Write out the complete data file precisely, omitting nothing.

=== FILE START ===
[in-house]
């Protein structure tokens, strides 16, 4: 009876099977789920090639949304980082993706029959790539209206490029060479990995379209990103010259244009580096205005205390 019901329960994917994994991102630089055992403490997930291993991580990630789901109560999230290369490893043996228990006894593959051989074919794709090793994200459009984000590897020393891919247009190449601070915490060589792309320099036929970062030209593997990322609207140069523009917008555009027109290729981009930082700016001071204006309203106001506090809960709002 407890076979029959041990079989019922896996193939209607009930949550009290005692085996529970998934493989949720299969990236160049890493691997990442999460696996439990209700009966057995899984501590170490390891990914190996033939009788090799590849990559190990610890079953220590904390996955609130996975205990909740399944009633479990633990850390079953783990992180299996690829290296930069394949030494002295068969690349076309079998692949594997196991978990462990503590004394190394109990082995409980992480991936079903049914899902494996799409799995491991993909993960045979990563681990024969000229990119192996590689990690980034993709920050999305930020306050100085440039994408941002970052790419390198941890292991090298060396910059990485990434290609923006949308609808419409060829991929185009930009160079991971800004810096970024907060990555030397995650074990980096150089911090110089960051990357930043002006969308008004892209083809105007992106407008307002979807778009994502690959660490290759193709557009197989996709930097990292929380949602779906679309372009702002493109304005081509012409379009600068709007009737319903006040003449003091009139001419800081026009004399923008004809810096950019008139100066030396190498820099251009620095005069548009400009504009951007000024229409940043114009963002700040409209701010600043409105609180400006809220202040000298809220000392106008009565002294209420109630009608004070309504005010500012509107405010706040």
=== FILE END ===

[in-house]
């Protein structure tokens, strides 16, 4: 009876099977789920090639949304980082993706029959790539209206490029060479990995379209990103010259244009580096205005205390 019901329960994917994994991102630089055992403490997930291993991580990630789901109560999230290369490893043996228990006894593959051989074919794709090793994200459009984000590897020393891919247009190449601070915490060589792309320099036929970062030209593997990322609207140069523009917008555009027109290729981009930082700016001071204006309203106001506090809960709002 407890076979029959041990079989019922896996193939209607009930949550009290005692085996529970998934493989949720299969990236160049890493691997990442999460696996439990209700009966057995899984501590170490390891990914190996033939009788090799590849990559190990610890079953220590904390996955609130996975205990909740399944009633479990633990850390079953783990992180299996690829290296930069394949030494002295068969690349076309079998692949594997196991978990462990503590004394190394109990082995409980992480991936079903049914899902494996799409799995491991993909993960045979990563681990024969000229990119192996590689990690980034993709920050999305930020306050100085440039994408941002970052790419390198941890292991090298060396910059990485990434290609923006949308609808419409060829991929185009930009160079991971800004810096970024907060990555030397995650074990980096150089911090110089960051990357930043002006969308008004892209083809105007992106407008307002979807778009994502690959660490290759193709557009197989996709930097990292929380949602779906679309372009702002493109304005081509012409379009600068709007009737319903006040003449003091009139001419800081026009004399923008004809810096950019008139100066030396190498820099251009620095005069548009400009504009951007000024229409940043114009963002700040409209701010600043409105609180400006809220202040000298809220000392106008009565002294209420109630009608004070309504005010500012509107405010706040």